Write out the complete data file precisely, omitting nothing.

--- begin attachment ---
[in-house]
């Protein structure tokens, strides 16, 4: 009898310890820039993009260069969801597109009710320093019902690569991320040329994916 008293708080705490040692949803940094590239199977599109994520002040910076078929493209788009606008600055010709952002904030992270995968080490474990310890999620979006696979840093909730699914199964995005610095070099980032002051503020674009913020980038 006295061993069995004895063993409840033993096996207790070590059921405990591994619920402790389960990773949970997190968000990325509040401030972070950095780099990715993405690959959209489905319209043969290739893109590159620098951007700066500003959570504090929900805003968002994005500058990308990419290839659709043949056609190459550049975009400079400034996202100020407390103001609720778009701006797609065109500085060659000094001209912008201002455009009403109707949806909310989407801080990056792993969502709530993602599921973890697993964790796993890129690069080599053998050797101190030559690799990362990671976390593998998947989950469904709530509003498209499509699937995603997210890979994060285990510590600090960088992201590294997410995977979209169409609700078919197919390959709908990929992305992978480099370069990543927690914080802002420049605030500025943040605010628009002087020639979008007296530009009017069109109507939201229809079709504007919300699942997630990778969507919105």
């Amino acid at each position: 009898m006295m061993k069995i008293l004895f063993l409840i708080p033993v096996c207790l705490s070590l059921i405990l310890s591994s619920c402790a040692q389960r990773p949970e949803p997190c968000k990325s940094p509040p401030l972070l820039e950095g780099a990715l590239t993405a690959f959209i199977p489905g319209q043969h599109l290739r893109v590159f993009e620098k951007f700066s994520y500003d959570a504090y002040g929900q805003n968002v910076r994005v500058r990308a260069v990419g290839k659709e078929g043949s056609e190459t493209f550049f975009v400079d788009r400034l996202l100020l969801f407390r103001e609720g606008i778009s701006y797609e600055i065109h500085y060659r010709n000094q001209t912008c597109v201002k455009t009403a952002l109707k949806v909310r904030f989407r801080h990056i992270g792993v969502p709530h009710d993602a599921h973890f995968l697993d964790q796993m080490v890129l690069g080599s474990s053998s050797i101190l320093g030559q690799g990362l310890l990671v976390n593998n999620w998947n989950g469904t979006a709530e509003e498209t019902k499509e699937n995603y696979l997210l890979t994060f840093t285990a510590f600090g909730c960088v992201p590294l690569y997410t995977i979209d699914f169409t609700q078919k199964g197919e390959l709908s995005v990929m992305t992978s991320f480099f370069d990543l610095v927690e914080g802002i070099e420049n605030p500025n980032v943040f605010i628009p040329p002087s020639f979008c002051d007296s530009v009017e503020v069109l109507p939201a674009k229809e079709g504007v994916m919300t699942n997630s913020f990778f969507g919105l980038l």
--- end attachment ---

[in-house]
């Protein structure tokens, strides 16, 4: 009898310890820039993009260069969801597109009710320093019902690569991320040329994916 008293708080705490040692949803940094590239199977599109994520002040910076078929493209788009606008600055010709952002904030992270995968080490474990310890999620979006696979840093909730699914199964995005610095070099980032002051503020674009913020980038 006295061993069995004895063993409840033993096996207790070590059921405990591994619920402790389960990773949970997190968000990325509040401030972070950095780099990715993405690959959209489905319209043969290739893109590159620098951007700066500003959570504090929900805003968002994005500058990308990419290839659709043949056609190459550049975009400079400034996202100020407390103001609720778009701006797609065109500085060659000094001209912008201002455009009403109707949806909310989407801080990056792993969502709530993602599921973890697993964790796993890129690069080599053998050797101190030559690799990362990671976390593998998947989950469904709530509003498209499509699937995603997210890979994060285990510590600090960088992201590294997410995977979209169409609700078919197919390959709908990929992305992978480099370069990543927690914080802002420049605030500025943040605010628009002087020639979008007296530009009017069109109507939201229809079709504007919300699942997630990778969507919105």
């Amino acid at each position: 009898m006295m061993k069995i008293l004895f063993l409840i708080p033993v096996c207790l705490s070590l059921i405990l310890s591994s619920c402790a040692q389960r990773p949970e949803p997190c968000k990325s940094p509040p401030l972070l820039e950095g780099a990715l590239t993405a690959f959209i199977p489905g319209q043969h599109l290739r893109v590159f993009e620098k951007f700066s994520y500003d959570a504090y002040g929900q805003n968002v910076r994005v500058r990308a260069v990419g290839k659709e078929g043949s056609e190459t493209f550049f975009v400079d788009r400034l996202l100020l969801f407390r103001e609720g606008i778009s701006y797609e600055i065109h500085y060659r010709n000094q001209t912008c597109v201002k455009t009403a952002l109707k949806v909310r904030f989407r801080h990056i992270g792993v969502p709530h009710d993602a599921h973890f995968l697993d964790q796993m080490v890129l690069g080599s474990s053998s050797i101190l320093g030559q690799g990362l310890l990671v976390n593998n999620w998947n989950g469904t979006a709530e509003e498209t019902k499509e699937n995603y696979l997210l890979t994060f840093t285990a510590f600090g909730c960088v992201p590294l690569y997410t995977i979209d699914f169409t609700q078919k199964g197919e390959l709908s995005v990929m992305t992978s991320f480099f370069d990543l610095v927690e914080g802002i070099e420049n605030p500025n980032v943040f605010i628009p040329p002087s020639f979008c002051d007296s530009v009017e503020v069109l109507p939201a674009k229809e079709g504007v994916m919300t699942n997630s913020f990778f969507g919105l980038l």